Hyundai Kona Electric Gets Priced In U.S: SEL, Limited, Ultimate


Available in SEL, Limited and Ultimate.

Hyundai has officially announced the pricing breakdowns for the three versions of Kona Electric to be sold in the U.S.

Let’s cut right to the chase here.

The cheapest version of the Kona Electric is the SEL:

150 kW (201 HP) Electric Motor

Single-speed Reduction Gear


The mid-level Kona Electric is called Limited:

150 kW (201 HP) Electric Motor

Single-speed Reduction Gear


And the priciest version is Ultimate:

150 kW (201 HP) Electric Motor

Single-speed Reduction Gear


All three versions come with the same 64-kWh battery pack and the same electric range rating of 258 miles.

You’ll find a complete breakdown of standard / optional equipment on all three versions of the Kona Electric here.

* Freight Charges for the 2019 MY Kona EV are $1,045.

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Hyundai Kona Electric Hyundai Kona Electric Hyundai Kona Electric Hyundai Kona Electric Hyundai Kona Electric

Some additional details in the press release below:


2019 Kona Electric Pricing Detail:

New Electric CUV offers Youthful Design, Sporty Driving Character, Leading Safety Technology and Advanced Infotainment Features in an

Affordable, Compact Footprint

Abundant Suite of Standard Safety Equipment

Hyundai today announced pricing for its convention-breaking Kona Electric CUV. Kona Electric rides on an all-new CUV platform and is Hyundai’s first compact electric crossover for the U.S. market, appealing to consumers with active, eco-focused lifestyles of all kinds. Kona Electric’s exterior styling features voluminous, aggressive body styling complemented by a low and wide stance for great looks and confident handling in a variety of urban and adventure-oriented driving environments. 2019 Kona Electric models are produced in Ulsan, Korea and are available now, with initial availability in California and subsequently in the ZEV-focused states in the western and northeastern regions of the U.S. market.


150 kW (201 HP) Electric Motor

Single-speed Reduction Gear



150 kW (201 HP) Electric Motor

Single-speed Reduction Gear



150 kW (201 HP) Electric Motor

Single-speed Reduction Gear



* Freight Charges for the 2019MY Kona EV are $1,045.

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84 Comments on "Hyundai Kona Electric Gets Priced In U.S: SEL, Limited, Ultimate"

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The price of the Hyundai Kona Electric SEL is about the same as the Chevrolet Bolt EV.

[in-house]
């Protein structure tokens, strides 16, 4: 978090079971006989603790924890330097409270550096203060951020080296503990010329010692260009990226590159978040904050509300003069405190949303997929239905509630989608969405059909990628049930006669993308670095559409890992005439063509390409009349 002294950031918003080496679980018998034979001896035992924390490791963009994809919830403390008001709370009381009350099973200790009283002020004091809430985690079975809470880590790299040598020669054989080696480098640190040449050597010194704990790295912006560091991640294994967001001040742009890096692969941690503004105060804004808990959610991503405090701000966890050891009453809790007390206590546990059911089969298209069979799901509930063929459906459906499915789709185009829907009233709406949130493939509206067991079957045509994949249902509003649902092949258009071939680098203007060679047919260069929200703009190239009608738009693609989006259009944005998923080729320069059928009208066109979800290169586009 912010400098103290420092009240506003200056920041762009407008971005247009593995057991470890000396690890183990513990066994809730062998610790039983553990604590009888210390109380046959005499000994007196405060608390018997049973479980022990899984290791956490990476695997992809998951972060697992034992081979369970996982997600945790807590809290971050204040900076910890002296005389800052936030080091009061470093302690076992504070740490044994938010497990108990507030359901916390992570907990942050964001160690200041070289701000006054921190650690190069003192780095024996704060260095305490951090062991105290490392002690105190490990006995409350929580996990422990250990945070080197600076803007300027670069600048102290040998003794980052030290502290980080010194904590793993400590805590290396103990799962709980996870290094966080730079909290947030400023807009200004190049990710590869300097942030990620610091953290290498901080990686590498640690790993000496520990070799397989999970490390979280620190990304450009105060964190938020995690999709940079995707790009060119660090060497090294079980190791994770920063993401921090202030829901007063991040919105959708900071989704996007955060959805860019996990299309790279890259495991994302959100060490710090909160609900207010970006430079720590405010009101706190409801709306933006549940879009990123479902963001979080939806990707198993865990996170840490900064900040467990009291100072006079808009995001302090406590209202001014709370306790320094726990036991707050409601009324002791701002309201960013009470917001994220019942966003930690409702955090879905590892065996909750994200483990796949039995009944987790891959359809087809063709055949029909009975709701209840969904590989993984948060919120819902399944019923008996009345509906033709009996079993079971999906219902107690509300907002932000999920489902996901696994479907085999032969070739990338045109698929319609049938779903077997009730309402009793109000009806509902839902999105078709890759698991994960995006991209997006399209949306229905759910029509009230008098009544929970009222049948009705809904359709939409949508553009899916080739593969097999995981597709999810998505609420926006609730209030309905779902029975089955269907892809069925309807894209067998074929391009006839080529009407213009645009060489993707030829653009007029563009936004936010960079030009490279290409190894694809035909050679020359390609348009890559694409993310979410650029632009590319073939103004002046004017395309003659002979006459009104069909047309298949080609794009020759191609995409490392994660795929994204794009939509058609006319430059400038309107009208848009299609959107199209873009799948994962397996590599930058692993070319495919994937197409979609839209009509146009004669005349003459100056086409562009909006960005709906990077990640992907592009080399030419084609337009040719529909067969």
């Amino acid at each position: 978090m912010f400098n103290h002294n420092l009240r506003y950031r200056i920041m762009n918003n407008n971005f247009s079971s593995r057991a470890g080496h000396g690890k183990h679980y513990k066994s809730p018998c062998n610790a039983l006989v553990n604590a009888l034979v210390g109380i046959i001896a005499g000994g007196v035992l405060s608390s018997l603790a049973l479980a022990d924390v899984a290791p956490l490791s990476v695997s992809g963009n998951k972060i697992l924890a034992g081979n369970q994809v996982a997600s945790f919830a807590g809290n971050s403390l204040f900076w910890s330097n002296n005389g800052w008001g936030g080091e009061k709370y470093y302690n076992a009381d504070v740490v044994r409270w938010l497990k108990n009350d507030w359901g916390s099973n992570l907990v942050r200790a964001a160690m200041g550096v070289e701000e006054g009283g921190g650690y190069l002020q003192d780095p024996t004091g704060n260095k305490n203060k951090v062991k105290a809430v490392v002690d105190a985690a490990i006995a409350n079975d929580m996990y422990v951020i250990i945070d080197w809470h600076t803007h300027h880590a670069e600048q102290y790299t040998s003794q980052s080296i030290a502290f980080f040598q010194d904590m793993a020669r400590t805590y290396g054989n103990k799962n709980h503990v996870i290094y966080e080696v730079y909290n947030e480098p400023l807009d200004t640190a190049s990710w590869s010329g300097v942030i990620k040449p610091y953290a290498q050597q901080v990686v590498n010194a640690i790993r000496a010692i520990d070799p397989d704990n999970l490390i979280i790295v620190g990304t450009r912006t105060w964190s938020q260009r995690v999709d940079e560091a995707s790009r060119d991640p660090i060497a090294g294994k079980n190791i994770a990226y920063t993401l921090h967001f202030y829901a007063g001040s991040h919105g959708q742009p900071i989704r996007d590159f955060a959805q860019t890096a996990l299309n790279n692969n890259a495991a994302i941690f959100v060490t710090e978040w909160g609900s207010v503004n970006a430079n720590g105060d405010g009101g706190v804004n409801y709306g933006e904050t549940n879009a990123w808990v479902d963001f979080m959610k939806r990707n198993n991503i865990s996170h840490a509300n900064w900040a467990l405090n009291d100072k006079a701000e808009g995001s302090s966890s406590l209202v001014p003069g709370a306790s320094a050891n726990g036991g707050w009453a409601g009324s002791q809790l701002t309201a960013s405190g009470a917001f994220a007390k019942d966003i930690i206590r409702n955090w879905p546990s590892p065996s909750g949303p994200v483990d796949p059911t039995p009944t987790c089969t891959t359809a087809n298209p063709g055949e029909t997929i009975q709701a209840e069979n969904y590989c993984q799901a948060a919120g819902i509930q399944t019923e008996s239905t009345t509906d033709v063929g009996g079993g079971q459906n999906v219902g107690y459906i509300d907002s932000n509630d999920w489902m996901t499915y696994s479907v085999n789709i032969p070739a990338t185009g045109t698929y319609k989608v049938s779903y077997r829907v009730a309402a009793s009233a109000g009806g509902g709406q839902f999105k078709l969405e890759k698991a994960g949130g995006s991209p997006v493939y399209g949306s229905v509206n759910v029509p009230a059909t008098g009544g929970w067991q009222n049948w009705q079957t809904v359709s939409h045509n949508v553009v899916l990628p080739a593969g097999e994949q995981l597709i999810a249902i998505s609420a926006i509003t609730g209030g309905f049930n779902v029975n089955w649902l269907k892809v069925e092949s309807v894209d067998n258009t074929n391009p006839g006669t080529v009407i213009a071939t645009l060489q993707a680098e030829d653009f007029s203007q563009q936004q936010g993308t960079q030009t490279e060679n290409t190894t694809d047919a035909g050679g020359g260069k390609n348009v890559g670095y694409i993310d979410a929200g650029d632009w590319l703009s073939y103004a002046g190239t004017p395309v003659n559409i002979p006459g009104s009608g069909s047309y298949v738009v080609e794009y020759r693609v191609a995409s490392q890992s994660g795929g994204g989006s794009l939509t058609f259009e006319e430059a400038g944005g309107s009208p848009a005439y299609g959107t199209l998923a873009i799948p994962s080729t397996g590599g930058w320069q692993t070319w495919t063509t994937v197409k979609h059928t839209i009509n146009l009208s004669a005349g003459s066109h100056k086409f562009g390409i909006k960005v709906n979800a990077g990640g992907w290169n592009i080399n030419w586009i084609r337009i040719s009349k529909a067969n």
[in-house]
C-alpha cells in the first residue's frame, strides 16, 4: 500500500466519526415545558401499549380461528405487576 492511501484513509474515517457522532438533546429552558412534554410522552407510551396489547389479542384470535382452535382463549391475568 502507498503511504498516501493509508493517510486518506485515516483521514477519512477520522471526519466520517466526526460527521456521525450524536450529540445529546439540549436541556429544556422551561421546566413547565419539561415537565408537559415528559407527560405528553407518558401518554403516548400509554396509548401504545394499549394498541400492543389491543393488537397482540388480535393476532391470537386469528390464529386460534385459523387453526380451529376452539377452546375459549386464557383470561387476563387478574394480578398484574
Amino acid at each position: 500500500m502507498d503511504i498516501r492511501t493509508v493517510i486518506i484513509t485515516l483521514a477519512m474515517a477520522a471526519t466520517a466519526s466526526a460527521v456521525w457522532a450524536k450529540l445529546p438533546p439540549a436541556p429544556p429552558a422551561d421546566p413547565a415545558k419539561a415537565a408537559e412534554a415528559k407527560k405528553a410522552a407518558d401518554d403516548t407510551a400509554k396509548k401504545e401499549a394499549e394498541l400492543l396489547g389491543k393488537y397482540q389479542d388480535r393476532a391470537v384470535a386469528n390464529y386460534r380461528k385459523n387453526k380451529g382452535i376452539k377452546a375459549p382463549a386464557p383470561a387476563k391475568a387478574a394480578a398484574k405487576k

Which of these two EV models would you prefer?

Unlike on the Bolt, the base trim of the Kona has smart safety features – automatic braking and so forth.

But none of it matters in the US if they only ship 150 here per month.

There’s no chance they’d ship so few Konas to the US.

With only CA availability early on, it’s going to be that few for a while. Hopefully it increases at some point.

Actually you can order one from Hyundai main office

They only shipped 29 Ioniq per month average in 2018.

They’re just not making many. Because they make almost no profit on their EVs. They openly acknowledge this:

Tack on a ~20% profit margin and this would be a $44k vehicle.

Hyundai certainly could do that, and probably still sell everything they make. But I think they want the public interest of having a lower price point.

The model 3 MR.

Definitely Model 3 SR territory which could be a problem for Hyundai because the ICE version of this model would have a very hard time competing against a 3-Series BMW at the same price. This is not a premium vehicle.

Yea, but a BMW 3 series actually exists. Whereas the base 3 still doesn’t. And the base 3 would have noticeably less range, which is still important for EV buyers. Compare it to a MR Model 3 and the BMW Kia balance is still there.

But you also still have a point. While it’s a great EV with plenty of range. It’s still a Kia, that’s 15k more than the comparable gas version. Tax credits and incentives help and might even make it competitive, but it’s still a good bit more initially.

So while it’s great for people that want an electric vehicle, it might not convince the average Kona customer to go electric.

If they save $2k/year by not buying gas and oil changes and expensive repairs in the last part of ten years of ownership, the cost is actually equal.

Not sure what bmw 3 series has to offer here, what is it’s electric range every morning from plugging in ?

@Michael Will this was a response to the base 3-Kona EV and 3 series and gas Kona comparison of Chris O. That’s why I brought in the BMW 3 series.

Sure you can make up the difference with the Kona, but sadly people often just look at the finance rate, not the cost savings over 10 years.

The problem is, that people want 200 miles plus, but are much more willing to pay premium for a brand name. So if the Model 3 would be a Ford, it would not be cheaper, but less people would pay 44k for a mid size Ford sedan, than for a Tesla.

Hyundai is getting better and it’s better then the Americans